Devilbend is an important bird area,
providing a home for up to 150 blue-billed ducks, one of our rarest birds.
See the full list of birds recorded at Devilbend Natural Features Res.
Above image taken by Karen Emery
Below image take by E.J. Peiker, Nature Photographer
The Devilbend Natural Features Reserve includes the largest inland water
body on the Mornington Peninsula, providing a valuable habitat for waterbirds and shorebirds. Monitoring has taken place since May 2004, where over 150 species have been recorded - a third of them are closely associated with water. The 300ha reserve gives sanctuary for to up to 150 Blue-billed Ducks, and other rare and vulnerable species,
including a pair of breeding White-bellied Sea Eagles and Caspian Terns, both threatened species. 25 Great Crested Grebes have also been sighted, along with 400 Hoary-Headed Grebes.
Around 100 bush birds, including Crested Shrike-tits, Pardolotes, Honeyeaters, Fantails and Thornbills inhabit the woodlands. On fence posts and lower branches, Willie Wagtails & Flame Robins may be encounter, while the Dusky Wood-swallows can be seen perched or flying around old dead trees. The abundance of bird variety is amazing and needs careful monitoring to ensure it's not jeopardised and is still there for future generations.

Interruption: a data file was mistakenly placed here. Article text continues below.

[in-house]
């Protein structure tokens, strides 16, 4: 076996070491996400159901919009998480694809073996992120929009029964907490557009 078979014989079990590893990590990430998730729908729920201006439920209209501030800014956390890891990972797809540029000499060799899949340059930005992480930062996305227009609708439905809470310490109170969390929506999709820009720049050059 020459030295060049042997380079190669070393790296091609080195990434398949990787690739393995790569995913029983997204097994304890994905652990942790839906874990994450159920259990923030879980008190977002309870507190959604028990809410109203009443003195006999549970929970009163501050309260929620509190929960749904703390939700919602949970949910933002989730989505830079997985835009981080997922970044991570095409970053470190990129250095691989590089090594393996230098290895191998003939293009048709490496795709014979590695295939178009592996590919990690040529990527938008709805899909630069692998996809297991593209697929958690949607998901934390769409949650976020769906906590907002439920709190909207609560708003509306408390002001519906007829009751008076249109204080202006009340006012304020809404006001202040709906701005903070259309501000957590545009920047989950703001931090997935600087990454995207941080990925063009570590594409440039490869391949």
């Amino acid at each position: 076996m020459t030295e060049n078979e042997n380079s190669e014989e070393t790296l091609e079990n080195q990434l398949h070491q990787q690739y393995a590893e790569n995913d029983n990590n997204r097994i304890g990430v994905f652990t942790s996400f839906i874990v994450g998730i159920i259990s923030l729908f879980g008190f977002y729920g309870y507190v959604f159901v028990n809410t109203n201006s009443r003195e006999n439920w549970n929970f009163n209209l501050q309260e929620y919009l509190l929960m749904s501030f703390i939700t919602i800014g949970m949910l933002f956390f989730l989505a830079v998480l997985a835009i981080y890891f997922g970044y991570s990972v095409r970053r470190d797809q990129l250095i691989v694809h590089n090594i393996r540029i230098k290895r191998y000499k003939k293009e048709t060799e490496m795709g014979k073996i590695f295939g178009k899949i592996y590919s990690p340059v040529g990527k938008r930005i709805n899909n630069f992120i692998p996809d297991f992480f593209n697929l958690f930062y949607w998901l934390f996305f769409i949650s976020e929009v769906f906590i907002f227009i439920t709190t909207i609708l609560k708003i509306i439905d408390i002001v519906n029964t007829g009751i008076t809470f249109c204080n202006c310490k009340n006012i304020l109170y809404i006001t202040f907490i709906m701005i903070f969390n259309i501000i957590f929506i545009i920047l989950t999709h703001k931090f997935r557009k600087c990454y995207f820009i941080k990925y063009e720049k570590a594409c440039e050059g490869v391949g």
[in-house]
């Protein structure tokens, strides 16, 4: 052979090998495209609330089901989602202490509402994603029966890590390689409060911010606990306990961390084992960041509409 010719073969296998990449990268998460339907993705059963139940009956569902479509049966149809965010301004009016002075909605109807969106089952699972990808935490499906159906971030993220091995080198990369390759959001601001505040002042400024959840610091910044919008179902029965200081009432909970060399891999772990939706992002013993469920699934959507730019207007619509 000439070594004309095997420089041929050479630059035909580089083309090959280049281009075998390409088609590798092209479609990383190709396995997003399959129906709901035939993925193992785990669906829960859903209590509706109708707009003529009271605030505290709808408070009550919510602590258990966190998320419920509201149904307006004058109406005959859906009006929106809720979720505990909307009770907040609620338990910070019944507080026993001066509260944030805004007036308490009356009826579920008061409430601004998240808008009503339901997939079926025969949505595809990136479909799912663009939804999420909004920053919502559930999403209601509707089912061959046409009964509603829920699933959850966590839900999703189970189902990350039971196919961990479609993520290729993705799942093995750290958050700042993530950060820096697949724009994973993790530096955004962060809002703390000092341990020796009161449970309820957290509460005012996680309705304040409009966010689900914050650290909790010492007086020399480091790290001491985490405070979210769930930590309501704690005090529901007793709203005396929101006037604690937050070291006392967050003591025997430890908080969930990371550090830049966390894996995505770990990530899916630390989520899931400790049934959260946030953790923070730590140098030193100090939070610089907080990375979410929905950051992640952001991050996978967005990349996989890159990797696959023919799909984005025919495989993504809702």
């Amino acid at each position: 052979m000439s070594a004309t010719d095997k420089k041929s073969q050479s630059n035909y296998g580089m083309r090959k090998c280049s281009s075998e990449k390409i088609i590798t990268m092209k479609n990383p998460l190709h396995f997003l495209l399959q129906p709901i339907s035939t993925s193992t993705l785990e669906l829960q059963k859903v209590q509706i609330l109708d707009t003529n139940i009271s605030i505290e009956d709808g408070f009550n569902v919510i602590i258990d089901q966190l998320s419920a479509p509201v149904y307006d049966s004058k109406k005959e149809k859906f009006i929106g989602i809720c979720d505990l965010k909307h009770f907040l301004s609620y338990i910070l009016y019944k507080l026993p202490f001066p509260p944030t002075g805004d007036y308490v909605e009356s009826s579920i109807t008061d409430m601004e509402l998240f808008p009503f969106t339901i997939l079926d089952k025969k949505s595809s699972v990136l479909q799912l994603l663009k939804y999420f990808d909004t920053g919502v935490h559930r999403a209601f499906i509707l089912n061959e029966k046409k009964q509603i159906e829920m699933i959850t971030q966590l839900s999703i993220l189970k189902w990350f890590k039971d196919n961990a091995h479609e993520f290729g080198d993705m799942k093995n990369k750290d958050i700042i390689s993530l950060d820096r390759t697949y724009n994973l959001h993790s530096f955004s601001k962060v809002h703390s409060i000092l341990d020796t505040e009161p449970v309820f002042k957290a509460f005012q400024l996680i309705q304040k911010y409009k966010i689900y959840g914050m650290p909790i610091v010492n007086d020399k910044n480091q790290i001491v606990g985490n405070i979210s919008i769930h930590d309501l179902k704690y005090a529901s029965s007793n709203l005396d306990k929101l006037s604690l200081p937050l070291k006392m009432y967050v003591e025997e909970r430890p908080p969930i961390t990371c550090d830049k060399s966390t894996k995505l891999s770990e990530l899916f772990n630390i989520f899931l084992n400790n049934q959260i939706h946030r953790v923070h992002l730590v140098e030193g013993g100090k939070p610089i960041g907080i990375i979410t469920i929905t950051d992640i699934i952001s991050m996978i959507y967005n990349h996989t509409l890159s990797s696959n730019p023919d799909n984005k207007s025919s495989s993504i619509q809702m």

Bird Monitoring is essential for identifying the species and threats of greatest concern, assessing progress in an effort to conserve biodiversity, and evaluating whether policies and actions are having any impact. Being widespread & responsive to environmental change, birds are useful biodiversity indicators.
Restoration of reeded shallow wetland zones suited to Bitterns, Egrets, Herons, Reed Warblers and Crakes is of paramount importance and all will benefit from restored natural habitat. 20% of birds as well as terrestrial mammals and microbats use hollows so it's important we keep our old growth trees and assist with nesting boxes if required.
As a Key Biodiversity Area or KBA, it is important that regular monitoring takes place. Devilbend Foundation community plays an active role in bird population monitoring and keeping track of bird trends. Every month bird numbers are accurately recorded. Population health is vital for a healthy future.
The drop pins are the waterbird monitoring scan points.
The red line is the woodland bird survey pathway.